Journal Article
Research Support, N.I.H., Extramural
Research Support, Non-U.S. Gov't

Language

eng

PubMed ID

27693194

Citation

Mills, Kelly A., et al. "Gait Function and Locus Coeruleus Lewy Body Pathology in 51 Parkinson's Disease Patients." Parkinsonism & Related Disorders, vol. 33, 2016, pp. 102-106.
Mills KA, Mari Z, Bakker C, et al. Gait function and locus coeruleus Lewy body pathology in 51 Parkinson's disease patients. Parkinsonism Relat Disord. 2016;33:102-106.
Mills, K. A., Mari, Z., Bakker, C., Johnson, V., Pontone, G. M., Pantelyat, A., Troncoso, J. C., Pletnikova, O., Dawson, T. M., & Rosenthal, L. S. (2016). Gait function and locus coeruleus Lewy body pathology in 51 Parkinson's disease patients. Parkinsonism & Related Disorders, 33, 102-106. https://doi.org/10.1016/j.parkreldis.2016.09.024
Mills KA, et al. Gait Function and Locus Coeruleus Lewy Body Pathology in 51 Parkinson's Disease Patients. Parkinsonism Relat Disord. 2016;33:102-106. PubMed PMID: 27693194.
* Article titles in AMA citation format should be in sentence-case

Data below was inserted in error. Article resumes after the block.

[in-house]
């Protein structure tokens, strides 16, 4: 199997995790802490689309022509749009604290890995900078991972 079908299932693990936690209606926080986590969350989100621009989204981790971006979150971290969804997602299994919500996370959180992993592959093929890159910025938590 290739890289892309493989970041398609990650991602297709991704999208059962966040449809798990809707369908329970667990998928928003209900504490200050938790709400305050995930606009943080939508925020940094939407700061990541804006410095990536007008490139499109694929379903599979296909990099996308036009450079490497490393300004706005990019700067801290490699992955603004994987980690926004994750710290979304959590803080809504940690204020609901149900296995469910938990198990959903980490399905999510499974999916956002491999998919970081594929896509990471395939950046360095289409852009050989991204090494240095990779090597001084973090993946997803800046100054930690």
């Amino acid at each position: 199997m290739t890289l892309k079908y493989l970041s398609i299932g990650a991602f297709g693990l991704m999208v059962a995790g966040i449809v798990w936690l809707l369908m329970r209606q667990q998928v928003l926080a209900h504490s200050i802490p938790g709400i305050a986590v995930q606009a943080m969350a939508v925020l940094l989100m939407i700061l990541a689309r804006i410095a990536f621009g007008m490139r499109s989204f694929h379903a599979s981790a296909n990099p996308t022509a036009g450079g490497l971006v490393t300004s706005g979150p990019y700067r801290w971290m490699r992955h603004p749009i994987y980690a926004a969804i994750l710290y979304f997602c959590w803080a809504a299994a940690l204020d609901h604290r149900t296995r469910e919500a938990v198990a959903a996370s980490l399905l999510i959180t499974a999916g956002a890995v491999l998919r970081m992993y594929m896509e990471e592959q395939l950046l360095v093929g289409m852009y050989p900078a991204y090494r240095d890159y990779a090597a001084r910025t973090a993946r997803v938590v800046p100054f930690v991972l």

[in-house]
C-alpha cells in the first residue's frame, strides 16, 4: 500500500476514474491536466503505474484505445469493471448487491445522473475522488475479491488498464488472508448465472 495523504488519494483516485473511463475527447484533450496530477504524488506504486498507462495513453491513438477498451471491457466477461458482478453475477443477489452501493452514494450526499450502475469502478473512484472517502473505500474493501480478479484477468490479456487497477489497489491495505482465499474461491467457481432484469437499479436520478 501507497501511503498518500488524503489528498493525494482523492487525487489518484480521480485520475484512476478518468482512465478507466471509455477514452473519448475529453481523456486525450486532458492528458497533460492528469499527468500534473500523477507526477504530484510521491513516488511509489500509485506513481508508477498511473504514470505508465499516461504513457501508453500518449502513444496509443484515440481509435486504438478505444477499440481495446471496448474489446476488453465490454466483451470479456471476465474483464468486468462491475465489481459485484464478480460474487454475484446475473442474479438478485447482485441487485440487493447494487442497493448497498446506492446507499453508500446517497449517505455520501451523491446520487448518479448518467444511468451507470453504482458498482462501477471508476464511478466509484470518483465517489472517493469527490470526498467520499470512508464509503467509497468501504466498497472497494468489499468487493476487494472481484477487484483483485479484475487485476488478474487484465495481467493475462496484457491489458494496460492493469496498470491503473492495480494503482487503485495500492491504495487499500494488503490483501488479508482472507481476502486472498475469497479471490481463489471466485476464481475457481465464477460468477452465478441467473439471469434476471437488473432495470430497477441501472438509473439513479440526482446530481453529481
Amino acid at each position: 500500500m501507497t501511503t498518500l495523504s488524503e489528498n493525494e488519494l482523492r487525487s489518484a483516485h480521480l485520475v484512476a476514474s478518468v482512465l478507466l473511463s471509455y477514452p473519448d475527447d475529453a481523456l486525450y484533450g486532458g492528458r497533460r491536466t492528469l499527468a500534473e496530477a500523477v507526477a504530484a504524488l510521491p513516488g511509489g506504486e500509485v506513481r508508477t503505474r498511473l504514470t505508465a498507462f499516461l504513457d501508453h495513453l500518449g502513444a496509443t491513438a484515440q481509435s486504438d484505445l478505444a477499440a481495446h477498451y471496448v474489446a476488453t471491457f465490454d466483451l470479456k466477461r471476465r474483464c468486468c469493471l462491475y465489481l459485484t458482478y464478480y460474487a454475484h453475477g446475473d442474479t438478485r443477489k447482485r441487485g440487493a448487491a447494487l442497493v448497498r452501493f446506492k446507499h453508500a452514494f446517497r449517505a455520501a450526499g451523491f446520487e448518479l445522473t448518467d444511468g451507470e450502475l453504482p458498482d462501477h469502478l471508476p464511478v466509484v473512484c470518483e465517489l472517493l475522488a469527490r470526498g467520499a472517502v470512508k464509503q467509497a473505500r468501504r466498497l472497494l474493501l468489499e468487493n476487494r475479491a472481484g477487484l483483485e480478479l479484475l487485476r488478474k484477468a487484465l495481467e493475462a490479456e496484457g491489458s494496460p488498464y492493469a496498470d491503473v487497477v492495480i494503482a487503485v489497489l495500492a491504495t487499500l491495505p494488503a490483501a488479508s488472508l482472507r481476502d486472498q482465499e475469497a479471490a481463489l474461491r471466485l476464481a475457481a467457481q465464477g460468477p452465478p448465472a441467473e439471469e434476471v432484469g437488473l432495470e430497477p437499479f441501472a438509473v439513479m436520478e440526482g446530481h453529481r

TY - JOUR T1 - Gait function and locus coeruleus Lewy body pathology in 51 Parkinson's disease patients. AU - Mills,Kelly A, AU - Mari,Zoltan, AU - Bakker,Catherine, AU - Johnson,Vanessa, AU - Pontone,Gregory M, AU - Pantelyat,Alexander, AU - Troncoso,Juan C, AU - Pletnikova,Olga, AU - Dawson,Ted M, AU - Rosenthal,Liana S, Y1 - 2016/09/25/ PY - 2016/03/19/received PY - 2016/09/21/revised PY - 2016/09/24/accepted PY - 2016/10/4/pubmed PY - 2018/2/8/medline PY - 2016/10/4/entrez KW - Autopsy KW - Gait KW - Locus coeruleus KW - Parkinson's disease KW - Pathology SP - 102 EP - 106 JF - Parkinsonism & related disorders JO - Parkinsonism Relat Disord VL - 33 N2 - INTRODUCTION: Gait impairment in Parkinson's Disease (PD) is often severely disabling, yet frequently remains refractory to treatment. The locus coeruleus (LC) has diffuse noradrenergic projections that are thought to play a role in gait function. Enhancement of norepinephrine transmission may improve gait in some PD patients. We hypothesized that the severity of PD pathology, and more specifically, Lewy bodies and neuronal loss in the LC, would correlate with the severity of gait dysfunction in PD. METHODS: Autopsy data from 51 patients, collected through the Morris K. Udall Parkinson's Disease Research Center, were correlated with clinical gait-related measures, including individual Unified Parkinson's Disease Rating Scale (UPDRS) Part II and III questions, total UPDRS Part III scores, and timed up-and-go speed (TUG). RESULTS: Neither the presence nor degree of Lewy body pathology in the LC on autopsy was associated with a higher UPDRS part III gait score. LC tau deposition and frontal Lewy body deposition were not correlated with any of the assessed gait measures. The degree of Lewy body pathology, independent of Braak stage, was positively associated with the severity of motor symptoms overall (UPDRS Part III total score). CONCLUSION: Neither the degree of Lewy body nor tau pathology in the LC is associated with severity of gait disorders in PD. This finding may have implications for targeted noradrenergic therapies in patients with refractory gait disorders. SN - 1873-5126 UR - https://www.unboundmedicine.com/medline/citation/27693194/Gait_function_and_locus_coeruleus_Lewy_body_pathology_in_51_Parkinson's_disease_patients_ L2 - https://linkinghub.elsevier.com/retrieve/pii/S1353-8020(16)30382-0 DB - PRIME DP - Unbound Medicine ER -